Smart home technology may help senior citizens remain independent

social media isnt just for youngsters anymore new research finds senior citizen internet
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A new survey by the Consumer Technology Association (CTA) reveals some results that go against the generalization that seniors won’t adopt smart home technology, especially when it comes to their health.

The survey is revealing, even by its predictions. By 2022, the CTA expects the market for connected solutions for seniors to reach nearly $30 billion, while the largest section of that submarket, safety, and smart living technologies is expected to triple in size between 2018 and 2022, reaching over $17 billion. Sixty-five million baby boomers are about to outstrip the traditional age for retirement, and how society reacts is going to be interesting.

The CTA says that health and remote care is possibly the most promising segment of the active aging market. However, the survey refers to specialized cases like monitoring blood pressure remotely and other platforms for remote health care from technology companies like Honeywell and Intel-GE.

The survey was interesting as well in that it didn’t just interview seniors. In addition to surveying more than 700 seniors who are 65 or older, the CTA also interviewed 750 caregivers aged 18 to 64 who either have a living parent or relative that they care for.

The technologies the survey touches on are diverse, which comes as no surprise given the number of solutions that are either readily available or in progress to help seniors live independently. Safety and smart living areas included safety monitoring, emergency response, communication, home control, automation, and home robots, not to mention autonomous vehicles.

Meanwhile, health and remote care questions looked into personal health devices that supply reports, remote diagnosis and monitoring, and/or virtual consultation to communicate with a doctor or other health professional.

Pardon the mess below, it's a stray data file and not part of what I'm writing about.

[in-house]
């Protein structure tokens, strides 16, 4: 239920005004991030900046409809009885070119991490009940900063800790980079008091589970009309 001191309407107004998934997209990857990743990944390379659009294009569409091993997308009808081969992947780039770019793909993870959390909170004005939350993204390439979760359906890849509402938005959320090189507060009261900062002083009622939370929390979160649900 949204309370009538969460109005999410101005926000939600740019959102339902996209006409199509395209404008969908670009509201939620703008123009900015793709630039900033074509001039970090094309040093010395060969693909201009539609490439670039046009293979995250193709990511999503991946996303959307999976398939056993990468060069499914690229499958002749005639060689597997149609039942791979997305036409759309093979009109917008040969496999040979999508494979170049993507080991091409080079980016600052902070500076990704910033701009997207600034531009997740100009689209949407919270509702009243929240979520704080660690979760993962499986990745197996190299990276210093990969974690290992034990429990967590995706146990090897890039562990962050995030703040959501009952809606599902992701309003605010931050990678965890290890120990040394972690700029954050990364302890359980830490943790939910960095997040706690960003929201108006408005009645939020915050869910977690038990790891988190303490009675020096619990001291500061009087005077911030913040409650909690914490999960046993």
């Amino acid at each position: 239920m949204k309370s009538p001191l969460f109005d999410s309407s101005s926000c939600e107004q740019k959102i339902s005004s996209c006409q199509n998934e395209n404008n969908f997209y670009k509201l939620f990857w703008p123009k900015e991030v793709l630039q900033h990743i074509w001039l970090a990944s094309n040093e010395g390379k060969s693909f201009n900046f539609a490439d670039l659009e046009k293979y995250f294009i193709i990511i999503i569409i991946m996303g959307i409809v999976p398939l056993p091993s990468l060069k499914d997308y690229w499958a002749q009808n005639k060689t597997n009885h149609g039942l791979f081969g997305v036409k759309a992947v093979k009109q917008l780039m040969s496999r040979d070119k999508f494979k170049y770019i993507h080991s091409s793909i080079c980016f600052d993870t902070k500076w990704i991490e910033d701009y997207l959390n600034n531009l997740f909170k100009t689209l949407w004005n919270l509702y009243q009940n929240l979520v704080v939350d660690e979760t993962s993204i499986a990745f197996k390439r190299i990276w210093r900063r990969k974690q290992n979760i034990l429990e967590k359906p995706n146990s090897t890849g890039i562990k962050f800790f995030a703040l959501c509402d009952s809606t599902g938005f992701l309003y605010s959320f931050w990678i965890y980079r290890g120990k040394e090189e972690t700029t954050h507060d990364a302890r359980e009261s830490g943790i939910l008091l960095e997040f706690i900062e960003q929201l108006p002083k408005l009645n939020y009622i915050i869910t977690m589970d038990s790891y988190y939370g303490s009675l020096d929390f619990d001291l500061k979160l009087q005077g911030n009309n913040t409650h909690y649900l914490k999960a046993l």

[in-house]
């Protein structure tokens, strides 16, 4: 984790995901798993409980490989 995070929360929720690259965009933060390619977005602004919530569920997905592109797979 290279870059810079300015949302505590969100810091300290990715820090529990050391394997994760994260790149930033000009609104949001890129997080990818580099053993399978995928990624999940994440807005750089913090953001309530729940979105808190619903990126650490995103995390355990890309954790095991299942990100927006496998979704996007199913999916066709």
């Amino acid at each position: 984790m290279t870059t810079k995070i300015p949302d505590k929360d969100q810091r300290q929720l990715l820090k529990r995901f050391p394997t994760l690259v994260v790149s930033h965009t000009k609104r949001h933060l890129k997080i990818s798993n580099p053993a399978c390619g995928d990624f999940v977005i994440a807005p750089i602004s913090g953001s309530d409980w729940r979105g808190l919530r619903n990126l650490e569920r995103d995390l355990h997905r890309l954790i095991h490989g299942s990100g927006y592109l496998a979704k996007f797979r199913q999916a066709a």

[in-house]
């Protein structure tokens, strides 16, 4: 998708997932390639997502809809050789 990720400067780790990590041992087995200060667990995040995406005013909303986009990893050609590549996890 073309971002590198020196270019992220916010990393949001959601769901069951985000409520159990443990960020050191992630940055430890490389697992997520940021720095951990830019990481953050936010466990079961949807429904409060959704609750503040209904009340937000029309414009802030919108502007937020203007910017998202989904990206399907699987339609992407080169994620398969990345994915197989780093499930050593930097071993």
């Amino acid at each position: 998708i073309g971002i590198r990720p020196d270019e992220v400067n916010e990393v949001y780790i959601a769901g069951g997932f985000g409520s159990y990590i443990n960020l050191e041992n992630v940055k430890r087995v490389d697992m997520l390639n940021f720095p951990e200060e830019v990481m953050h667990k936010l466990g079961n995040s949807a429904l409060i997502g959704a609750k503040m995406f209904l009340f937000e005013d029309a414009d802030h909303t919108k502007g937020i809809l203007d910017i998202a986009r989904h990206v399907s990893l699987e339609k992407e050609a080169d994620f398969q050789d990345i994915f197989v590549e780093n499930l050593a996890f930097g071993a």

Finally, the survey’s queries into wellness and fitness included questions about fitness-tracking devices, diet and weight-loss tools, wellness monitors that track things like sleep, meditation, pain management, and brain health, and personal sound amplification devices that augment traditional devices like hearing aids.

The survey found that 64 percent of seniors were ready to embrace safety and smart monitoring technology, while 61 percent would adopt active aging technology in order to live more independently. Augmenting those results was the fact that younger caregivers can be effective technology advocates, which is important given that nearly a quarter of caregivers surveyed indicated that they are the sole decision makers for their seniors on medical and other living matters.

Emergencies are naturally a concern — if you’re old enough, you suffered through those “I’ve fallen and I can’t get up” commercials — but the survey revealed that seniors are also worried about everyday tasks, like taking medication. While it’s logical that seniors are worried about these issues, it’s interesting that caregivers are far more worried about accidents: 70 percent of caregivers were concerned about seniors taking their meds, while over 60 percent were worried about accidents like forgetting to turn off the stove.

Naturally, there are a bunch of barriers to widespread adoption. Three-quarters of seniors said they would need help adopting new products in their home and nearly the same percentage said new technology is too expensive. Privacy also continues to be a big deal, with equal amounts of seniors and caregivers exhibiting some distrust of smart aging products and solutions.

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